In [5] the per-channel bit-error probability has been derived analytically relying on the results in [4], where the bit-error probability of an RDM channel is derived for i.i.d. host samples and additive noise independent of the host signal. If denotes the bit-error probability of classical RDM, with the effective signal-to-noise ratio, the bit-error probability of the th channel of DFT-RDM is

(16)

where is the magnitude of the per-channel multiplication error projected onto ; see [5].

An upper bound for the bit-error probability was also provided in [5]. Since the bound is always verified for every , the upper bound can be computed by substituting in (16) by the standard deviation of the per-channel multiplication error . Refer to [5] for more details on the analysis.

The upper bound formula allows to link directly the per-channel and the per-channel bit-error probability. In fact, according to (11), we can substitute into (16) and using the bound we have

(17)

If this analytical model is applied to colored hosts, the predicted error probabilities will be only an approximation of the actual BERs. The inaccuracy of the analytical model is expected to be noticeable for those DFT channels whose is more correlated with the neighboring channels; in this case, the per-channel multiplication error will increase due to the leakage from those host samples at adjacent channels. To evaluate the correlation between the th channel and the th channel, the correlation coefficient can be employed. Using the approximate expression of the per-channel host power we can write

(18)

The analysis carried out here for DFT-RDM and colored hosts gives a first explanation of the experimental results that were given in [5] for DFT-RDM applied to audio signals.

5. Whitening and DFT-RDM

From the analysis of DFT-RDM for colored hosts developed in Section 4, any colored host will have unavoidably different watermark signal powers for different DFT channels; consequently, there will be some DFT channels more exposed than others to the per-channel multiplication error, as it has been explained above. Assuming that neither the embedder nor the decoder has any prior knowledge about the attack filter, it is reasonable to embed in every DFT channel with the same watermark power. Clearly, this choice does not assure the best BER for every attack filter but it is a trade-off to have a good BER even if the attack filter is unknown. The optimum would be to shape the per-channel watermark power so that it is larger in those DFT channels which are less modified by the attack filter, but this assumes prior knowledge; so we have decided not to follow this path.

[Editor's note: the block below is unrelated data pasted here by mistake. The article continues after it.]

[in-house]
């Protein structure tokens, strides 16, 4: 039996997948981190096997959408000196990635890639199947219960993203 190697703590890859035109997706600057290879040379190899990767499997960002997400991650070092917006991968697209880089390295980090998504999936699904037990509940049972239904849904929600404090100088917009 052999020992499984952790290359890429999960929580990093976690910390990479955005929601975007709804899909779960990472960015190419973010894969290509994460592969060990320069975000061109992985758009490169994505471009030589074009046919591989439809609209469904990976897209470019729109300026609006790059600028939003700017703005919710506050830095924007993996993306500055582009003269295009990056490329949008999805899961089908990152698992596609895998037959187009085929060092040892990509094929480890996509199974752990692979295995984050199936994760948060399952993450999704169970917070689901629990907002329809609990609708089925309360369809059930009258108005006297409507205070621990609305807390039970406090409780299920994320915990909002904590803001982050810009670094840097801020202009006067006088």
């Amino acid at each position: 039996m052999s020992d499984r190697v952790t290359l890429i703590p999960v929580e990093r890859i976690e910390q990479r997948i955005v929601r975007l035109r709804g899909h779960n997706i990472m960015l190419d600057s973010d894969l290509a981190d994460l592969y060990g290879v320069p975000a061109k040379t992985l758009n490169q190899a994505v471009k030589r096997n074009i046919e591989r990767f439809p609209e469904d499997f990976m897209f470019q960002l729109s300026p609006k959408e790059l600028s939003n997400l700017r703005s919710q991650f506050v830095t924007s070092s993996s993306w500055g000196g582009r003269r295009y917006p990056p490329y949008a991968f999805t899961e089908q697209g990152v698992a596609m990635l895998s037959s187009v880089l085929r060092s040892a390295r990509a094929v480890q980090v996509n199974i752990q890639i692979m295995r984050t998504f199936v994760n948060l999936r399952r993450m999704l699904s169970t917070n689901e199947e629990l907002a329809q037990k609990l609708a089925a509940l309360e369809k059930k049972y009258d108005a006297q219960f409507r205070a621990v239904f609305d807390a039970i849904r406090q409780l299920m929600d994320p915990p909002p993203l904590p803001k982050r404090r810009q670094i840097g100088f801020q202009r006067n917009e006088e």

On the other hand, according to [5], if the host signal is white, the per-channel multiplication error is approximately independent on both the host and the watermark signal, so the correlation between neighboring channels, which usually leads to higher per-channel error probabilities, becomes small.

These considerations lead to whiten the host signal and use the same embedding power on every DFT channel. The idea is then to perform the DFT-RDM embedding in the host signal obtained as the output of a whitening filter excited by the colored host . Hereinafter the superscript is used to denote signals which are obtained by whitening. After the embedding, the watermarked signal is filtered by the inverse of the whitening filter to reshape the signal, as shown in Figure 3, where the whole block scheme is depicted. At the decoder side the received host signal feeds the whitening filter and from the obtained signal the DFT-RDM decoder recovers the estimated hidden message.
Figure 3

Block scheme of the whole embedding/decoding chain for W-DFT-RDM.

In this section we will assume that the host is an AR random signal which is generated as described in Section 4 by the all-pole filter . If the whitening filter is equal to , then we have , which is a white Gaussian host with power spectral density by construction of the colored signal. After DFT-RDM embedding, the watermarked signal can be expressed as . Since DFT-RDM embedding is performed on the white signal , the resulting watermark signal can be also assumed to be white and uncorrelated with the host signal from the properties of DFT-RDM. Consequently, the reconstruction filter shapes both the host and watermark signal in the same way, so that their power spectral densities have approximately the same trend, as it is shown in Figure 4.